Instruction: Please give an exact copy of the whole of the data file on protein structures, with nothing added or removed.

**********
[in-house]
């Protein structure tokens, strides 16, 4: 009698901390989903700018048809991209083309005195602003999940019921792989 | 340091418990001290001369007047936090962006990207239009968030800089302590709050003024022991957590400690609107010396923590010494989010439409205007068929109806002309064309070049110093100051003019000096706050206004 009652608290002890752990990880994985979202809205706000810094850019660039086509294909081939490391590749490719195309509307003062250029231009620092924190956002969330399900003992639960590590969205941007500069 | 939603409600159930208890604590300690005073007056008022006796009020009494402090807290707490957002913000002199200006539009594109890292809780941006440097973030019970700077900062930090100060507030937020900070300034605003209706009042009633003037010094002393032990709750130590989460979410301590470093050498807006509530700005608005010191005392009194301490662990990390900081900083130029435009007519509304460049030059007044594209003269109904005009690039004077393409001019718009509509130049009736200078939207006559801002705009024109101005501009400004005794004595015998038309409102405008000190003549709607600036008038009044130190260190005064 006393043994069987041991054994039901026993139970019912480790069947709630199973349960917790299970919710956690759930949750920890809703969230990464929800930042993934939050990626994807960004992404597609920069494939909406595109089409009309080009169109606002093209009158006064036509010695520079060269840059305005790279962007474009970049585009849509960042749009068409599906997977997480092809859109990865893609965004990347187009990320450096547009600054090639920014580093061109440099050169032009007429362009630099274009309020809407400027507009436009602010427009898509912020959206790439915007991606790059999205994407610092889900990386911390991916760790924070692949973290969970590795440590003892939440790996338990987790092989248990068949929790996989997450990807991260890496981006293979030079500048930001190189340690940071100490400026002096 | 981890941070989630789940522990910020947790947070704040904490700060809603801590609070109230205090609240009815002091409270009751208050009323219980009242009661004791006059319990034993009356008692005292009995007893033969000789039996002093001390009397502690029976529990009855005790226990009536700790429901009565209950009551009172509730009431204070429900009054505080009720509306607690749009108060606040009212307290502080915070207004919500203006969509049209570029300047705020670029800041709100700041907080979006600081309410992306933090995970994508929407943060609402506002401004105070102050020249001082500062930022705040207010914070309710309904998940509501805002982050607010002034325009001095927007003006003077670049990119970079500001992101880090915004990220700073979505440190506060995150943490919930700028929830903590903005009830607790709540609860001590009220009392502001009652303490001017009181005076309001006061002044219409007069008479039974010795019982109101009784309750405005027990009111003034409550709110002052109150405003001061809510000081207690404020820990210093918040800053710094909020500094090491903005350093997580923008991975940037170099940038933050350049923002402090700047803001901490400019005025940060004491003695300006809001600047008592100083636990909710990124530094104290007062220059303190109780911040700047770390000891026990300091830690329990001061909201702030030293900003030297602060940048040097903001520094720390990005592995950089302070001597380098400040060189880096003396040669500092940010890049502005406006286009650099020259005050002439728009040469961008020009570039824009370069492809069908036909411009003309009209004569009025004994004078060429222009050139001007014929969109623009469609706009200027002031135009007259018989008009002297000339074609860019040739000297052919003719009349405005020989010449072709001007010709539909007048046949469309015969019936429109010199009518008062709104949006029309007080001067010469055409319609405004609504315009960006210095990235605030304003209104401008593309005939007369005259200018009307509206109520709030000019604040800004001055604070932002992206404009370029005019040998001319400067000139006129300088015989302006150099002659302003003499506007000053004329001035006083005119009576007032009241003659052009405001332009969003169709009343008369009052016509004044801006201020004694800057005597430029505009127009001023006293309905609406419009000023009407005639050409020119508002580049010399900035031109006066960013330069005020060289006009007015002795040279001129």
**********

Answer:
[in-house]
């Protein structure tokens, strides 16, 4: 009698901390989903700018048809991209083309005195602003999940019921792989 | 340091418990001290001369007047936090962006990207239009968030800089302590709050003024022991957590400690609107010396923590010494989010439409205007068929109806002309064309070049110093100051003019000096706050206004 009652608290002890752990990880994985979202809205706000810094850019660039086509294909081939490391590749490719195309509307003062250029231009620092924190956002969330399900003992639960590590969205941007500069 | 939603409600159930208890604590300690005073007056008022006796009020009494402090807290707490957002913000002199200006539009594109890292809780941006440097973030019970700077900062930090100060507030937020900070300034605003209706009042009633003037010094002393032990709750130590989460979410301590470093050498807006509530700005608005010191005392009194301490662990990390900081900083130029435009007519509304460049030059007044594209003269109904005009690039004077393409001019718009509509130049009736200078939207006559801002705009024109101005501009400004005794004595015998038309409102405008000190003549709607600036008038009044130190260190005064 006393043994069987041991054994039901026993139970019912480790069947709630199973349960917790299970919710956690759930949750920890809703969230990464929800930042993934939050990626994807960004992404597609920069494939909406595109089409009309080009169109606002093209009158006064036509010695520079060269840059305005790279962007474009970049585009849509960042749009068409599906997977997480092809859109990865893609965004990347187009990320450096547009600054090639920014580093061109440099050169032009007429362009630099274009309020809407400027507009436009602010427009898509912020959206790439915007991606790059999205994407610092889900990386911390991916760790924070692949973290969970590795440590003892939440790996338990987790092989248990068949929790996989997450990807991260890496981006293979030079500048930001190189340690940071100490400026002096 | 981890941070989630789940522990910020947790947070704040904490700060809603801590609070109230205090609240009815002091409270009751208050009323219980009242009661004791006059319990034993009356008692005292009995007893033969000789039996002093001390009397502690029976529990009855005790226990009536700790429901009565209950009551009172509730009431204070429900009054505080009720509306607690749009108060606040009212307290502080915070207004919500203006969509049209570029300047705020670029800041709100700041907080979006600081309410992306933090995970994508929407943060609402506002401004105070102050020249001082500062930022705040207010914070309710309904998940509501805002982050607010002034325009001095927007003006003077670049990119970079500001992101880090915004990220700073979505440190506060995150943490919930700028929830903590903005009830607790709540609860001590009220009392502001009652303490001017009181005076309001006061002044219409007069008479039974010795019982109101009784309750405005027990009111003034409550709110002052109150405003001061809510000081207690404020820990210093918040800053710094909020500094090491903005350093997580923008991975940037170099940038933050350049923002402090700047803001901490400019005025940060004491003695300006809001600047008592100083636990909710990124530094104290007062220059303190109780911040700047770390000891026990300091830690329990001061909201702030030293900003030297602060940048040097903001520094720390990005592995950089302070001597380098400040060189880096003396040669500092940010890049502005406006286009650099020259005050002439728009040469961008020009570039824009370069492809069908036909411009003309009209004569009025004994004078060429222009050139001007014929969109623009469609706009200027002031135009007259018989008009002297000339074609860019040739000297052919003719009349405005020989010449072709001007010709539909007048046949469309015969019936429109010199009518008062709104949006029309007080001067010469055409319609405004609504315009960006210095990235605030304003209104401008593309005939007369005259200018009307509206109520709030000019604040800004001055604070932002992206404009370029005019040998001319400067000139006129300088015989302006150099002659302003003499506007000053004329001035006083005119009576007032009241003659052009405001332009969003169709009343008369009052016509004044801006201020004694800057005597430029505009127009001023006293309905609406419009000023009407005639050409020119508002580049010399900035031109006066960013330069005020060289006009007015002795040279001129």